The connection that Republicans make between the dreamers and the politically strained situation on the US-Mexico border comes about because US public opinion on these two issues is very different. A survey conducted by the Pew Research Center last year found that 74 percent of Americans support granting Dreamers permanent legal status in the United States, while a growing percentage of Americans are concerned about migrants arriving at the border.
Elise de Castillo, executive director of the Central American Refugee Center, a refugee aid group in New York State, attributed the difference to the fact that the dreamers have done a “fantastic job” for themselves over the past decade.
The dreamers have shown the US public “how they contribute to our country, society and economy,” de Castillo told Al Jazeera, referring to demonstrations, marches and social media campaigns.
“That is why this population is as compelling as it is and has the support that it has on both sides of the aisle,” she said. “The people at the border haven’t had this opportunity yet.”
DACA recipients and their supporters gathered outside the U.S. Supreme Court on June 18, 2020 to protest the Trump administration’s efforts to end the program [File: Drew Angerer/Getty Images/AFP]Karen Herrera, a 29-year-old DACA recipient from Berkeley, California who came to the United States with her parents from Mexico when she was three, attributed support for the dreamers to a popular belief that it was acted on innocent children brought into the country by adults who have broken the law. That idea doesn’t necessarily apply to other categories of migrants, she said.
“For some reason, within the Dreamer concept, there is a diversion of responsibility onto our parents, our caregivers. There is some kind of scapegoat mechanism, ”Herrera told Al Jazeera. “I think that’s why the Dreamer story is so tasty.”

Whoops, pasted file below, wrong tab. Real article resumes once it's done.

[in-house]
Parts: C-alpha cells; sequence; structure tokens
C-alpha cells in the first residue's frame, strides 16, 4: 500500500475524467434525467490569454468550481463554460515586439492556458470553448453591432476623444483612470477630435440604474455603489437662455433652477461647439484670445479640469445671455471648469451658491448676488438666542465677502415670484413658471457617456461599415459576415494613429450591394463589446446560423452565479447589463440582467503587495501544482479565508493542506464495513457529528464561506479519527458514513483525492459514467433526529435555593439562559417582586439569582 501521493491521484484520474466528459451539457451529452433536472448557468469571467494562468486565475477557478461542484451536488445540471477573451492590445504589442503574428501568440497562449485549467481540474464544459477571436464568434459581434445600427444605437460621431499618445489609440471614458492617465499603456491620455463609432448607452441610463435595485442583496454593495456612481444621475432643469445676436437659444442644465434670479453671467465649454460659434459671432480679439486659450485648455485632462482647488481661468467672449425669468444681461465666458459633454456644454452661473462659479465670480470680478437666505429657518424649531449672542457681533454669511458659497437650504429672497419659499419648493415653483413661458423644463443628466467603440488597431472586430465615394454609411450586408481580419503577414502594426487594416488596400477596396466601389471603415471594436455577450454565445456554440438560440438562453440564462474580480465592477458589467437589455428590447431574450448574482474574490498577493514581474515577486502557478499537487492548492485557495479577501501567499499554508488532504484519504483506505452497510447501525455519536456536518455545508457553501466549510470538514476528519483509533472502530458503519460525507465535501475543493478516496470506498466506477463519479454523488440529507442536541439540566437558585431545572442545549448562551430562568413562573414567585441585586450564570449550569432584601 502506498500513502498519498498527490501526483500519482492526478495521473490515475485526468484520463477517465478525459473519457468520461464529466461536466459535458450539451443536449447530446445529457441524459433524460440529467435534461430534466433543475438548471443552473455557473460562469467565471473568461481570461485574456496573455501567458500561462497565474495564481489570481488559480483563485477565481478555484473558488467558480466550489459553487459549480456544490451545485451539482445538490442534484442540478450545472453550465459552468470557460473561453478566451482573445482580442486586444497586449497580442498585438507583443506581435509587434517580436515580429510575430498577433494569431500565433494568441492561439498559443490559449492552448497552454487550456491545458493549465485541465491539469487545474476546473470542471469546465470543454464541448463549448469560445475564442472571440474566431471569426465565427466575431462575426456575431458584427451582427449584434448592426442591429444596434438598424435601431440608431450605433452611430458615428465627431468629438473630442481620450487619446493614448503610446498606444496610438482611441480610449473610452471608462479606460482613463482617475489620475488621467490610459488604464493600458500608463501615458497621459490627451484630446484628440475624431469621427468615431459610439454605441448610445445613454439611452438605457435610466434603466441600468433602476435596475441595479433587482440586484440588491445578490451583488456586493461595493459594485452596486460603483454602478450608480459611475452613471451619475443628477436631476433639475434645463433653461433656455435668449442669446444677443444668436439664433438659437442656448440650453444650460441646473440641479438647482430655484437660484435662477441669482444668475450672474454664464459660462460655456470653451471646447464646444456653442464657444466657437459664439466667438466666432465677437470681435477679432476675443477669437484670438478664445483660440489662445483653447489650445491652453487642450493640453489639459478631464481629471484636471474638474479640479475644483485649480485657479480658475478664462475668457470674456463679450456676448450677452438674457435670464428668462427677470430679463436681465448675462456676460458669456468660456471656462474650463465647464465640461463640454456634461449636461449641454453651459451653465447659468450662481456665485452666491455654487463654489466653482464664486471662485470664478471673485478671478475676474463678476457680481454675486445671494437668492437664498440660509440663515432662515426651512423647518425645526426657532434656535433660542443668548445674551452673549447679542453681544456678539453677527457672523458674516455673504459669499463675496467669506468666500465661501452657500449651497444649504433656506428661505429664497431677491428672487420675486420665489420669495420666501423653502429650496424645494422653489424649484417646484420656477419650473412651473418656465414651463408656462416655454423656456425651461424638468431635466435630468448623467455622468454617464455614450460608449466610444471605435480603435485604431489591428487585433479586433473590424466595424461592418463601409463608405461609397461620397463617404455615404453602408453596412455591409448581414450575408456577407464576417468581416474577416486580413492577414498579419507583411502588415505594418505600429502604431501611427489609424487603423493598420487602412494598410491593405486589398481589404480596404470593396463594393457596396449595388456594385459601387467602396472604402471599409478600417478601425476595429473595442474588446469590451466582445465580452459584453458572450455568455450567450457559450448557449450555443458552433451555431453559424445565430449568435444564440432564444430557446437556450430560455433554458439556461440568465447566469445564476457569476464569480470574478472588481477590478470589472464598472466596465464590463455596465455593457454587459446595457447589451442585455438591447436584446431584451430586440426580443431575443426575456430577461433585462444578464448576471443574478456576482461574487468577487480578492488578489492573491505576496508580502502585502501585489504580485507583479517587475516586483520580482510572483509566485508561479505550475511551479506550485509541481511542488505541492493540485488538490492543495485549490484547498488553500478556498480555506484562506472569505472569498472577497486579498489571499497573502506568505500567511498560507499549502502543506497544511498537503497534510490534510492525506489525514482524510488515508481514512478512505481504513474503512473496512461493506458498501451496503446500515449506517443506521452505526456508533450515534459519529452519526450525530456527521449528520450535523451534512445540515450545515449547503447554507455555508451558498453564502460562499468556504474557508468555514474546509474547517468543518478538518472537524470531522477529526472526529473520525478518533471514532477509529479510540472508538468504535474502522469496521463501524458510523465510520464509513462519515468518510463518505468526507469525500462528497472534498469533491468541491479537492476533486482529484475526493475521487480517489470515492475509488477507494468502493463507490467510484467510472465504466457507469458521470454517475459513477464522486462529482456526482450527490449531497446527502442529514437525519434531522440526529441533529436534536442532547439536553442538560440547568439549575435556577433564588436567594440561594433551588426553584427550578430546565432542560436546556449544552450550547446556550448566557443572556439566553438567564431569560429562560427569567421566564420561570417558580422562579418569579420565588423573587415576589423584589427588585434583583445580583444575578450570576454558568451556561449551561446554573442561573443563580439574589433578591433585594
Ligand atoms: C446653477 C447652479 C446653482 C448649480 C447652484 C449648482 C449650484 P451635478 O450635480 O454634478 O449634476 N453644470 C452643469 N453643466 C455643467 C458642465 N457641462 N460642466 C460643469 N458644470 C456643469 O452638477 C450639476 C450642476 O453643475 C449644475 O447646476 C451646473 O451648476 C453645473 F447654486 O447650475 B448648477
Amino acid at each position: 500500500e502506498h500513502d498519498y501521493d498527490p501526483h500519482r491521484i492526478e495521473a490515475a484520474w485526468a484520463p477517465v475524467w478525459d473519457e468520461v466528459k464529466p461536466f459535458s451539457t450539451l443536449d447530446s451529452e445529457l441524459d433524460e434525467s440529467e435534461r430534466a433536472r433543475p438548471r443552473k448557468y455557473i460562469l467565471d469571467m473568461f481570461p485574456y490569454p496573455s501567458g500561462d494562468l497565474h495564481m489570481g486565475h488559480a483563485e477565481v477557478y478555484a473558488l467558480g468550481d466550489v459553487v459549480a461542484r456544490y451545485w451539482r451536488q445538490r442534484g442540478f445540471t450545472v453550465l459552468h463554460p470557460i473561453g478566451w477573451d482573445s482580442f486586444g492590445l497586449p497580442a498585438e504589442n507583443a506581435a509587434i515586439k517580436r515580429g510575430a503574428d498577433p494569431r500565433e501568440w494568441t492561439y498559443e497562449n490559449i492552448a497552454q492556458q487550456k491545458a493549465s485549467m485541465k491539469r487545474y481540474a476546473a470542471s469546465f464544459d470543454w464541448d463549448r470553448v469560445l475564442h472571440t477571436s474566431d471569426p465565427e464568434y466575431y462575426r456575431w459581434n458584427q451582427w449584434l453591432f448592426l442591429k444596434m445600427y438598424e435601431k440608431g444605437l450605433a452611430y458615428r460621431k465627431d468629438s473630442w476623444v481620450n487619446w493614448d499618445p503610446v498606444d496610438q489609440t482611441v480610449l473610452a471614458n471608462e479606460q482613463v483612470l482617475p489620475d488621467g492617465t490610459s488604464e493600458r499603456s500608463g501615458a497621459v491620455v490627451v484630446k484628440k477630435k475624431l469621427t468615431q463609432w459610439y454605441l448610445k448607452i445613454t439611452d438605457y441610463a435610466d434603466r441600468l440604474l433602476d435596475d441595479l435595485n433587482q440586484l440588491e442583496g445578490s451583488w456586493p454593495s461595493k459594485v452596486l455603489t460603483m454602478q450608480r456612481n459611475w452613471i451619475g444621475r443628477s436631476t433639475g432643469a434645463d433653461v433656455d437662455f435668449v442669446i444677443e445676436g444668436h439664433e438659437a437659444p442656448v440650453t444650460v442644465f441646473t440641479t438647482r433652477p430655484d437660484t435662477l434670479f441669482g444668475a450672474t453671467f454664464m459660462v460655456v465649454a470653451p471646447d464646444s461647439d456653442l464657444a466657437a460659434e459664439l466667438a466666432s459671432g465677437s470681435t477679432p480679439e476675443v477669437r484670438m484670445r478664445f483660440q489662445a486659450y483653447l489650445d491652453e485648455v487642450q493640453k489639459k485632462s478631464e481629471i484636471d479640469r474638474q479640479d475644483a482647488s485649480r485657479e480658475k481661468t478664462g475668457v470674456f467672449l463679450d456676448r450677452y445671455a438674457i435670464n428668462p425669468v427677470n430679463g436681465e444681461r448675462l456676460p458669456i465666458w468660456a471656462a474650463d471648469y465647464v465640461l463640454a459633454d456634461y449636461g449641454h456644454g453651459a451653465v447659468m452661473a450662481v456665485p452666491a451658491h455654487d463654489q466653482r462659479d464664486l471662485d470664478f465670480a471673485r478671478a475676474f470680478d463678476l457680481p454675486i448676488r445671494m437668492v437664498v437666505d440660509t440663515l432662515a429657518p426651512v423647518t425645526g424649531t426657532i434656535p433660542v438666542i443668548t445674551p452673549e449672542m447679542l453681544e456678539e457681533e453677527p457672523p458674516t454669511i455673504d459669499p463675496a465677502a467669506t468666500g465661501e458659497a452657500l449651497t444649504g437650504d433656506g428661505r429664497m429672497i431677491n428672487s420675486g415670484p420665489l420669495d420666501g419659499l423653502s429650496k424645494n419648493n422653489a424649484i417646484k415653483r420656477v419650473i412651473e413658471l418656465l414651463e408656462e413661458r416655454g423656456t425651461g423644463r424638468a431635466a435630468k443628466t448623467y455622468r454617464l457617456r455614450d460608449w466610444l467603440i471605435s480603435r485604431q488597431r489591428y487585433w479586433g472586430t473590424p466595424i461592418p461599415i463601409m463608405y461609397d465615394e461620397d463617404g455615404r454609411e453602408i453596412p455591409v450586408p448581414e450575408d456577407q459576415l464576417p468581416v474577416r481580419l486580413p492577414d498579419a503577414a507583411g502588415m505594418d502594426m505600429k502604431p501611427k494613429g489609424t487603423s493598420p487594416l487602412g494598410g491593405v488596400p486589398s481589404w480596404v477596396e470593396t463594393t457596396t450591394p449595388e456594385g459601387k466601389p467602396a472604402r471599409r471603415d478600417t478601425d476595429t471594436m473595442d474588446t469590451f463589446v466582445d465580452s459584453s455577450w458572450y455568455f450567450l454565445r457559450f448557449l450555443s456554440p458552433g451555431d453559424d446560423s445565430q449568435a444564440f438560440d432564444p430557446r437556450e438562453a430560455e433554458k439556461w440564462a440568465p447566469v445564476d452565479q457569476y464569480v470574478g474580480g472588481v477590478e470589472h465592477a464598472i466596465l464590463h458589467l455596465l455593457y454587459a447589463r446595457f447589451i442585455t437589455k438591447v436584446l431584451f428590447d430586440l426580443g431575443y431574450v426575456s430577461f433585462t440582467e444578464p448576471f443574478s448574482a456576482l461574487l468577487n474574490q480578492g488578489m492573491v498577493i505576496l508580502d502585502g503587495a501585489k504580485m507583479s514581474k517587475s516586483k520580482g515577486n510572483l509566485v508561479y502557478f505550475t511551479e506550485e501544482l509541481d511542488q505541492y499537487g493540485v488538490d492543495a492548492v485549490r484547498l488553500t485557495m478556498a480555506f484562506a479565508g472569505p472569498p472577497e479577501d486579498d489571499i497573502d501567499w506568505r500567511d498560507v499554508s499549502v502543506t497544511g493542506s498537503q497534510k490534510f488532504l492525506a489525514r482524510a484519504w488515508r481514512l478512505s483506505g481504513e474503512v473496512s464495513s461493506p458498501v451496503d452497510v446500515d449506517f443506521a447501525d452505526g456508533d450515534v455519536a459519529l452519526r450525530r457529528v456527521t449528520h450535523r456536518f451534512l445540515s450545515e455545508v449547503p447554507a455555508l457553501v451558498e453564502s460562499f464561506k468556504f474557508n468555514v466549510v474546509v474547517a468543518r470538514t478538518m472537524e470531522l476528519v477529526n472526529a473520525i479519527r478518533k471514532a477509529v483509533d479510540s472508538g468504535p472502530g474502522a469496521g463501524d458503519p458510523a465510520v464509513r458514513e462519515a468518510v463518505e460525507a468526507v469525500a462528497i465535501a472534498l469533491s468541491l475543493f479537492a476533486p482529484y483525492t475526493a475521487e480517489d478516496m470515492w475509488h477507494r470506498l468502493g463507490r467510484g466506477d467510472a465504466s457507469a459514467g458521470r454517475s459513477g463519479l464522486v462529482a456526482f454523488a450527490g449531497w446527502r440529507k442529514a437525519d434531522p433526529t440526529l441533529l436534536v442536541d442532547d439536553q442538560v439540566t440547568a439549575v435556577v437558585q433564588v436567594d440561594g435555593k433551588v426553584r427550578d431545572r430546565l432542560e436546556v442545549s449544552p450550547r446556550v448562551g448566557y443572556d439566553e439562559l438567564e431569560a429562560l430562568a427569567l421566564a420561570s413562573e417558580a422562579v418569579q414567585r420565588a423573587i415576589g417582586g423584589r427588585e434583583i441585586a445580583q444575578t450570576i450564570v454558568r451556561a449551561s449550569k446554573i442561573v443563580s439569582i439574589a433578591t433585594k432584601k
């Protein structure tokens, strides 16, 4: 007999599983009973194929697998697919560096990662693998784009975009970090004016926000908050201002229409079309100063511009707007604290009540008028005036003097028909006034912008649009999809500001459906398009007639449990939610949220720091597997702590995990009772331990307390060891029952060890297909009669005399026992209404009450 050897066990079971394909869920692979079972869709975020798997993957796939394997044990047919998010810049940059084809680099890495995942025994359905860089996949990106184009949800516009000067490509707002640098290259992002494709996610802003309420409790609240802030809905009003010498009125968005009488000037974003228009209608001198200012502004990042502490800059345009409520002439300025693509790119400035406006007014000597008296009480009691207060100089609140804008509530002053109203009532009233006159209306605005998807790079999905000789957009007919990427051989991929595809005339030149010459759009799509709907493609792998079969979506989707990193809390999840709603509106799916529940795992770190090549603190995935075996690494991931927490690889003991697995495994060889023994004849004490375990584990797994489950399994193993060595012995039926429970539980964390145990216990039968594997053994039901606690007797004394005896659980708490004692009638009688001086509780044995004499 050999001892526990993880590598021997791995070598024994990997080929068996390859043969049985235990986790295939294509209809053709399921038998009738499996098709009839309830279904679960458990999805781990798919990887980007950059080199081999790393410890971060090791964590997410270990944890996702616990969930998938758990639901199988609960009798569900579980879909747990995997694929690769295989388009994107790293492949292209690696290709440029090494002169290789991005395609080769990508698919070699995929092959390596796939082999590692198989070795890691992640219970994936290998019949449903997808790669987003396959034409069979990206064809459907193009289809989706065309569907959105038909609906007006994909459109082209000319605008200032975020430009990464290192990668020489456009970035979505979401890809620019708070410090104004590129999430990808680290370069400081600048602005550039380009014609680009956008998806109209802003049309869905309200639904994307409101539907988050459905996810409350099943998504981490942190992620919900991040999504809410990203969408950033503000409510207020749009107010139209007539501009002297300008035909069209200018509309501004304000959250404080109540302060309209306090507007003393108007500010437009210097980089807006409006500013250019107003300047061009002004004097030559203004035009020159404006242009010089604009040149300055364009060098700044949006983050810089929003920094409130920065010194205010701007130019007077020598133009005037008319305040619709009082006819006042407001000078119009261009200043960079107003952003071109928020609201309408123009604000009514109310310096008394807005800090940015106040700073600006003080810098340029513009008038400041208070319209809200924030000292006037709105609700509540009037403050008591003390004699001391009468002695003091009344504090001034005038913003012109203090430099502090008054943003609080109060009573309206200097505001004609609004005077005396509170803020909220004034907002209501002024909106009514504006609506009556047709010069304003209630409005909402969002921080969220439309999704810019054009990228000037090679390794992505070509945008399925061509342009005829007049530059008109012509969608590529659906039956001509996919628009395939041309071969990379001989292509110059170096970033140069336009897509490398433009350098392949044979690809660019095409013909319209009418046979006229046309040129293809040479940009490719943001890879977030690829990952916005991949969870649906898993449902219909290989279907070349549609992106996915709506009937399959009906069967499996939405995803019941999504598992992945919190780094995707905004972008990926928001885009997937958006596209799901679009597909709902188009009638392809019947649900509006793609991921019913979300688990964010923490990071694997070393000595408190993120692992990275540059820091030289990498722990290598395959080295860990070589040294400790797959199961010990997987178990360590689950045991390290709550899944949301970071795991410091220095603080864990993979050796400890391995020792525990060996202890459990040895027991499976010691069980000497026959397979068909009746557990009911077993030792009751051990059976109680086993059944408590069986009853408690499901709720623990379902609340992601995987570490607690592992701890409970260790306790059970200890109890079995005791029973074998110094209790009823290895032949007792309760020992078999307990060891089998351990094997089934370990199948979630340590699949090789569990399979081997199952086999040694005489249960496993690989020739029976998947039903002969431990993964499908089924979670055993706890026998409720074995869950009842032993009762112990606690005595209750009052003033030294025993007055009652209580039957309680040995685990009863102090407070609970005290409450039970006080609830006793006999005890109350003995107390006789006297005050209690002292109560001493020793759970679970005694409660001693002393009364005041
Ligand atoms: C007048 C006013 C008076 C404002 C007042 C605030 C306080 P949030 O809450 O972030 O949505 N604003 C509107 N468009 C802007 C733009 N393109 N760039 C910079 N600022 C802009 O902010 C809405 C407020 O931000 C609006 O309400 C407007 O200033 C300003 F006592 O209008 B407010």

Diana Sanchez, co-founder of the Yonkers Sanctuary Movement and former DACA recipient, said that in order for the program to pass under former President Barack Obama, the narrative had to be framed around the idea that “it was our parents who committed the crime “.
The 34-year-old said that argument has profound implications for migrant communities: parents of DACA recipients have been excluded from the program and remain undocumented.
It also promoted the idea that new migrants must meet a certain standard before they can earn support, Sanchez said. To qualify for the DACA, applicants must be under the age of 18 when entering the United States, have lived in the country continuously since arrival, have no criminal record, and have a college degree or equivalent.
A migrant is seen under tents in a camp of asylum seekers from Mexico and Central America at the El Chaparral border crossing with the United States in Tijuana, Mexico [File: Jorge Duenes/Reuters]”Our parents have been criminalized and new migrants are now partially criminalized because there is a need for perfection at DACA: students, young people, people who can contribute to US society,” Sanchez told Al Jazeera.
Despite years of vocation in the United States, many dreamers still face challenges in the country, including the fact that they still have to renew their status every two years.
Luz Ochoa was 10 when she came to the United States from Colombia with her parents. The 31-year-old said there was constant concern that DACA might be lifted, making her unsure about the future. “There is a fear of being illegal again, [that] We can be ambushed at any time and sent back to a country I haven’t been to since I was ten, ”Ochoa told Al Jazeera.
She added that while each migration story is different, the trips are familiar in many ways.
“I remember coming here with just a backpack and that was all I had that was in there,” she said. “You leave everything behind and really just trust that the place you go will be better than the last.”